• Does the project align with your offerings, strengths and target customers? Don't stretch your capabilities too thin.
  • Is the prospect likely to move forward with the project or is this exploratory? Look for signals of budget and urgency.
  • What is the selection criteria? Understanding their decision drivers allows you to tailor the response.
  • Who are the stakeholders involved? Research their needs and pain points.
  • What is the timeline? Carefully consider what you can deliver based on your current workload.
  • Who are the competitors? Analyze their strength and weaknesses compared to your solution.

Conducting due diligence allows you to pursue RFPs strategically aligned with your startup's positioning and bandwidth. While you can't win them all, smart qualification ensures you focus efforts on those most likely to produce results.

Now, here's the exception. Are you using an RFP response automation application Vendorful's AI Assistant? If so, you can certainly lower the threshold to participate. When an RFP with 500+ questions can be answered in a matter of minutes, it probably behooves you to participate. Many of your competitors might be cowed by the size of the RFP and the accompanying demands on their time. In fact, as the number of questions increases, the number of invitees decreases. (Remember, the issuer's time investment corresponds directly with the size of the RFP and the number or participants.) 

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Writing Compelling Executive Summaries and Proposals

The executive summary is your first and sometimes only chance to make an impression. Key tips for an impactful one include:

  • Lead with the customer’s most pressing needs and how you’ll address them.
  • Communicate your value proposition clearly. What makes you uniquely qualified?
  • Establish thought leadership by referencing industry trends and insights.
  • Quantify your experience and results with relevant metrics and achievements.
  • Keep it short, skimmable, and persuasive. Use active, benefit-driven language.
  • Make it visually appealing. Charts, graphs, and ample whitespace engage readers.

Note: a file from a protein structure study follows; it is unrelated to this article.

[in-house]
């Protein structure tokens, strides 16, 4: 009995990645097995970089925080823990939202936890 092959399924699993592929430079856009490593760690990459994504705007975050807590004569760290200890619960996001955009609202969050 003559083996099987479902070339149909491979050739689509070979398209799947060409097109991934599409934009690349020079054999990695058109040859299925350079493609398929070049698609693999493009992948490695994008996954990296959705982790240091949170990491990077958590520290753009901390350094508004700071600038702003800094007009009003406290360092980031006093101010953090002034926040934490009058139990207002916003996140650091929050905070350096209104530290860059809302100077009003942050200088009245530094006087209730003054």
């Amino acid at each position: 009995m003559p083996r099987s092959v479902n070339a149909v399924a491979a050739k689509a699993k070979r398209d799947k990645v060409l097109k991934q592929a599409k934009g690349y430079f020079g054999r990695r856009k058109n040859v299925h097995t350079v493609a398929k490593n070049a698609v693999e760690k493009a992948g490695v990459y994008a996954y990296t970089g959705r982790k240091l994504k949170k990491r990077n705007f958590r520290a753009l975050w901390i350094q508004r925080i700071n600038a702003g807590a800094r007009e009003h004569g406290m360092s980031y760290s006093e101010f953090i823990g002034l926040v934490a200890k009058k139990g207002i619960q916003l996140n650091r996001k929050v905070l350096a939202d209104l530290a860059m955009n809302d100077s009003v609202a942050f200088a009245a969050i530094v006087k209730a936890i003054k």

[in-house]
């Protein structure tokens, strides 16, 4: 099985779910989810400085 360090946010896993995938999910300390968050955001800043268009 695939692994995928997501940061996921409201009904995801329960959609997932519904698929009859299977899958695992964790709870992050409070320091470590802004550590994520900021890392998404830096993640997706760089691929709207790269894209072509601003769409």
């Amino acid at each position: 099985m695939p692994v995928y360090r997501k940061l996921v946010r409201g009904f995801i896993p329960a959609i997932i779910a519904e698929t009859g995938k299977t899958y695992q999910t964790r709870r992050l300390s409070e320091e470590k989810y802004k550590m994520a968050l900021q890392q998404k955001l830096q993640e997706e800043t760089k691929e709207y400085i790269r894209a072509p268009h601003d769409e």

The proposal should expand on the summary with details while maintaining a persuasive tone. Recommendations include:

  • Use headings, bullet points, and emphasis judiciously to guide readers.
  • Balance text with figures, charts and diagrams for visual resonance.
  • Check formatting for easy skimming. Avoid dense paragraphs and walls of text.
  • Cite statistics and case studies to strengthen credibility.
  • Answer directly how you'll meet requirements. Leave no question unaddressed.
  • Close with a call to action, request for meeting, or next steps.

Detailing Your Capabilities and Offerings

This section presents the details of your startup’s offerings, methodologies, and credentials. Key elements to cover:

  • Give an overview of your platform, software or solution. Explain key capabilities and architecture.
  • Describe your implementation methodology and project life cycle. Provide timelines.
  • Share case studies and stats demonstrating your experience with similar projects. Quantify results achieved.
  • Elaborate on what makes your technology innovative and why it's the best fit.
  • List out your safety, security and compliance certifications that apply. These build trust.
  • Provide bios of your founders and key team members who would work on the project.
  • State the number of full time employees, contractors, and subject matter experts available.
  • Mention any notable advisors, investors, or partnerships that strengthen credibility.
  • Share examples of existing integrations relevant to their ecosystem.
  • Detail your experience working with clients of a similar size and industry.